Maurice Ravel
The third piece was Boléro. It is a one-movement orchestral piece in C major originally composed as a ballet by Maurice Ravel in 1928. From the beginning to the end, it repeats the same rhythmic pattern (except the very last two bars). There are only two melodies (A and B). According to the conductor, he chose this piece since it could also show every instrument in the orchestra to the audience. At the end, all the instruments got together and left a strong impression. What was interesting for me is that often the string players play the instruments by picking the strings with their fingers without using bows. I felt that the sound was more varied and heavier than that of The Young Person's Guide to the Orchestra although both pieces were played for the same purpose. The performance lasted about 15 minutes.

My Neighbor Totoro
The last piece in the program was the soundtrack from a famous Japanese anime My Neighbor Totoro (1988). This piece was rearranged for an orchestra by the Japanese music composer Joe Hisaishi, who also composed the soundtrack for the film. According to him, he rearranged the original music and songs into the orchestral version for children and adults who first listen to classical music. He also said that he used The Young Person's Guide to the Orchestra as reference for the rearrangement. The orchestra first played seven different pieces with each family (woodwinds, brass, strings, percussions, and harp + piano at last). Finally all the instruments played the theme of the film. The narrator stood by the conductor and as before and depicted each scene of the film so that the audience could imagine them while listening. There was only one long movement. The piece was targeted toward the child audience. The performance lasted about 20 minutes.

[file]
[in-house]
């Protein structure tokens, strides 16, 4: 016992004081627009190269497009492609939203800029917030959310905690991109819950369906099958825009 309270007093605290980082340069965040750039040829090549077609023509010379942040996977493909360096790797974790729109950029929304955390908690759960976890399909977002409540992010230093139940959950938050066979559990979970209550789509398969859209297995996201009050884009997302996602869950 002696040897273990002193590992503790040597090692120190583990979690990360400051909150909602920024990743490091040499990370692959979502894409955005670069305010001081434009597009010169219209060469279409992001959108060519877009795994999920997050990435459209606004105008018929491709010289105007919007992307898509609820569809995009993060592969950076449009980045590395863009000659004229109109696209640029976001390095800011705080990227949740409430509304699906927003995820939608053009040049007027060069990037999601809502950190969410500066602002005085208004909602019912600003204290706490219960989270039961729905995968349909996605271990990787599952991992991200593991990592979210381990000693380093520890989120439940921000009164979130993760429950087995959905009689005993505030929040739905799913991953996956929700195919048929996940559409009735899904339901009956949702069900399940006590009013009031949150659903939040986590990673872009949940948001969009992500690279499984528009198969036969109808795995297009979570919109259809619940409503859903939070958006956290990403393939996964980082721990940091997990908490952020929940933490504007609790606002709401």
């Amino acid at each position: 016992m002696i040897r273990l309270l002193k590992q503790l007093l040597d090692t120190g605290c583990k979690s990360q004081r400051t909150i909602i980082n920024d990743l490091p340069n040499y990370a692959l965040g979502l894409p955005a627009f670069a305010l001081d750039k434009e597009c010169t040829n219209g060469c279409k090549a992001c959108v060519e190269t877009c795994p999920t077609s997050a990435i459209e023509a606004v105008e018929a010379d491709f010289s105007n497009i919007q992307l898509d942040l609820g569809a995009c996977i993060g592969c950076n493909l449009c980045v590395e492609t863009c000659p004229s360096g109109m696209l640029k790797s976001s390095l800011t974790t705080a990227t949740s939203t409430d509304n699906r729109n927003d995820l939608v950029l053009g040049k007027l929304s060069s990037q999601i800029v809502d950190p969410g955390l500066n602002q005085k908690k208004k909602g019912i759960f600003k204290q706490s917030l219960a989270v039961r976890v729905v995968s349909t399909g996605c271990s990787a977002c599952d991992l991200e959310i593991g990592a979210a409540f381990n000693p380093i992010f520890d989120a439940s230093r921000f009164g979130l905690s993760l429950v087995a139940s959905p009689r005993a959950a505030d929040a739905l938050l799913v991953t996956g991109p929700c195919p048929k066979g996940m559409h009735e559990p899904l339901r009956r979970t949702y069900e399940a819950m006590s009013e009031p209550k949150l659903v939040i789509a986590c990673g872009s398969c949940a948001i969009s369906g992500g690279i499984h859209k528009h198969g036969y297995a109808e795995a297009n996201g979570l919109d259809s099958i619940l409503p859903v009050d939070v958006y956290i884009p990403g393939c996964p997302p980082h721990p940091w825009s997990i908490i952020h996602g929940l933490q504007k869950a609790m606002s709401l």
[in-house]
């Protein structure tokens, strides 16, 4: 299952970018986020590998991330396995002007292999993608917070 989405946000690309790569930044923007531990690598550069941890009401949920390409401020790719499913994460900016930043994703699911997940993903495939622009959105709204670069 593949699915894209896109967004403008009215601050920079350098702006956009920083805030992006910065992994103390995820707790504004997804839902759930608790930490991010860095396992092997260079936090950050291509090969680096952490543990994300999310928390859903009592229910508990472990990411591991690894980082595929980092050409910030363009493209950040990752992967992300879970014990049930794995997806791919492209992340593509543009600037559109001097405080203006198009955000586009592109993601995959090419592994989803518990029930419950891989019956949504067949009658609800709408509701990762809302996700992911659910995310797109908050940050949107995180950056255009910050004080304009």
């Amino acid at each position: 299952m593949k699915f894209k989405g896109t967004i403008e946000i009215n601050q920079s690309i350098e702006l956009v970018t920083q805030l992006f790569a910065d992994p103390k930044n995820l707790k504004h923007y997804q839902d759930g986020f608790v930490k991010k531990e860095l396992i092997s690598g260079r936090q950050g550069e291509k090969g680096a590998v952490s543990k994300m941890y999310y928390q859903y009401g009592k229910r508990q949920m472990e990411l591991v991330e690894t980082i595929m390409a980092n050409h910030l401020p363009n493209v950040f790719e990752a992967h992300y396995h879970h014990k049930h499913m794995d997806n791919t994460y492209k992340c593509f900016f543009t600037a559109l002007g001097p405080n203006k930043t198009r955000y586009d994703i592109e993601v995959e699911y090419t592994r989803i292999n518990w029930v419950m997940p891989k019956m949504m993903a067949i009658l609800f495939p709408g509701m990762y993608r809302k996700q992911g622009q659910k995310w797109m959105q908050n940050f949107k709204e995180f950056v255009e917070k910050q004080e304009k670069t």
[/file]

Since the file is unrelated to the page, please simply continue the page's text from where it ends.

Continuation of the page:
There were two pieces played as an encore. One was the orchestral version of the soundtrack from a popular TV commercial in Japan. It was called Oriental Wind and also composed by Hisaishi. The other one was another orchestral version of Totoro. This is rearranged by the conductor Kobayashi himself and was much shorter than the one just played before (about 10 minutes each). Both two were in one movement. Although their styles were fairly same as the first Totoro, they sounded more dramatic. I saw that the musicians played the pieces relaxed.

Overall, the concert perfectly matched my requirement and interest as a classical music beginner. It was probably the first time that I had attended this kind of classical concert since I became an adult. The orchestra seemed to perform very well. The program really helped me to recognize and understand what kind of the instruments an orchestra consists of. Above all, the impact was so strong that I had been drawn to the beautiful melodies they created almost all through the performance. It was an exciting live music experience for me.

0 件のコメント:

コメントを投稿

コメントを投稿